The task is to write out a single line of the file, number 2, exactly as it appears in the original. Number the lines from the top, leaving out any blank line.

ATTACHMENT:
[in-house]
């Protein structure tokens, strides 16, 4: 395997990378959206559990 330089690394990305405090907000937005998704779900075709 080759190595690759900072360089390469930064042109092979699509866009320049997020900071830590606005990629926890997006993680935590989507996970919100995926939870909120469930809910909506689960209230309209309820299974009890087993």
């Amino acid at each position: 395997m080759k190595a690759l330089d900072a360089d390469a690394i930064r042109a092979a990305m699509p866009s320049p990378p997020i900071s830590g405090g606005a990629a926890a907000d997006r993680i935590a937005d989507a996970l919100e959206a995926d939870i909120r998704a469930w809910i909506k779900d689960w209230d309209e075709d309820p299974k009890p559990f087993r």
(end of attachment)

């Protein structure tokens, strides 16, 4: 395997990378959206559990 330089690394990305405090907000937005998704779900075709 080759190595690759900072360089390469930064042109092979699509866009320049997020900071830590606005990629926890997006993680935590989507996970919100995926939870909120469930809910909506689960209230309209309820299974009890087993």